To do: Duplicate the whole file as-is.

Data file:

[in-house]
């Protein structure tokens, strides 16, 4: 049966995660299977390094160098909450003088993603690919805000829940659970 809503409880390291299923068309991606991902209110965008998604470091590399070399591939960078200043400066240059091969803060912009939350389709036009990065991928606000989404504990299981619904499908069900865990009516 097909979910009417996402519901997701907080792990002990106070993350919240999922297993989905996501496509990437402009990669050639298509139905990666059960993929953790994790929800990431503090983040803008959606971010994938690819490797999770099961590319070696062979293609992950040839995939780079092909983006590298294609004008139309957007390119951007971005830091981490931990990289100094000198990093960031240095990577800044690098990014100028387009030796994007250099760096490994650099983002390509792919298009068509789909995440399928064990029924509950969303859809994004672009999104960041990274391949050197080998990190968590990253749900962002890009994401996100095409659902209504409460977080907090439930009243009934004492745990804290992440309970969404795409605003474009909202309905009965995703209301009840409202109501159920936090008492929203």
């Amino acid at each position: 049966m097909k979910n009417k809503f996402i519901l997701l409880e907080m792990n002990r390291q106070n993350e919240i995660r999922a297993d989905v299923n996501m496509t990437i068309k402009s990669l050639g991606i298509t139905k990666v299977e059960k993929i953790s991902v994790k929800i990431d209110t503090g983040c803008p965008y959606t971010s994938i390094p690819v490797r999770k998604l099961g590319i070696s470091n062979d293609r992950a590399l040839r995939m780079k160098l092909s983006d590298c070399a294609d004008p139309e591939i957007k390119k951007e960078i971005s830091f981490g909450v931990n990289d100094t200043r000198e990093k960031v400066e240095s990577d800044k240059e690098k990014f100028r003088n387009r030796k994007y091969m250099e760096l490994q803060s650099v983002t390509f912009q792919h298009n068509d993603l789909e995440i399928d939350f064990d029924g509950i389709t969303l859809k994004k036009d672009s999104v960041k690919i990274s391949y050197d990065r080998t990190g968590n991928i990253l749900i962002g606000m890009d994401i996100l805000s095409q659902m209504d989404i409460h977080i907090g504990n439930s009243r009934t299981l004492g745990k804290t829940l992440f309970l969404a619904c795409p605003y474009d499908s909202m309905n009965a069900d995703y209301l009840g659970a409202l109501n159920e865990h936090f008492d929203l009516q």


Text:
[in-house]
């Protein structure tokens, strides 16, 4: 049966995660299977390094160098909450003088993603690919805000829940659970 809503409880390291299923068309991606991902209110965008998604470091590399070399591939960078200043400066240059091969803060912009939350389709036009990065991928606000989404504990299981619904499908069900865990009516 097909979910009417996402519901997701907080792990002990106070993350919240999922297993989905996501496509990437402009990669050639298509139905990666059960993929953790994790929800990431503090983040803008959606971010994938690819490797999770099961590319070696062979293609992950040839995939780079092909983006590298294609004008139309957007390119951007971005830091981490931990990289100094000198990093960031240095990577800044690098990014100028387009030796994007250099760096490994650099983002390509792919298009068509789909995440399928064990029924509950969303859809994004672009999104960041990274391949050197080998990190968590990253749900962002890009994401996100095409659902209504409460977080907090439930009243009934004492745990804290992440309970969404795409605003474009909202309905009965995703209301009840409202109501159920936090008492929203």
């Amino acid at each position: 049966m097909k979910n009417k809503f996402i519901l997701l409880e907080m792990n002990r390291q106070n993350e919240i995660r999922a297993d989905v299923n996501m496509t990437i068309k402009s990669l050639g991606i298509t139905k990666v299977e059960k993929i953790s991902v994790k929800i990431d209110t503090g983040c803008p965008y959606t971010s994938i390094p690819v490797r999770k998604l099961g590319i070696s470091n062979d293609r992950a590399l040839r995939m780079k160098l092909s983006d590298c070399a294609d004008p139309e591939i957007k390119k951007e960078i971005s830091f981490g909450v931990n990289d100094t200043r000198e990093k960031v400066e240095s990577d800044k240059e690098k990014f100028r003088n387009r030796k994007y091969m250099e760096l490994q803060s650099v983002t390509f912009q792919h298009n068509d993603l789909e995440i399928d939350f064990d029924g509950i389709t969303l859809k994004k036009d672009s999104v960041k690919i990274s391949y050197d990065r080998t990190g968590n991928i990253l749900i962002g606000m890009d994401i996100l805000s095409q659902m209504d989404i409460h977080i907090g504990n439930s009243r009934t299981l004492g745990k804290t829940l992440f309970l969404a619904c795409p605003y474009d499908s909202m309905n009965a069900d995703y209301l009840g659970a409202l109501n159920e865990h936090f008492d929203l009516q």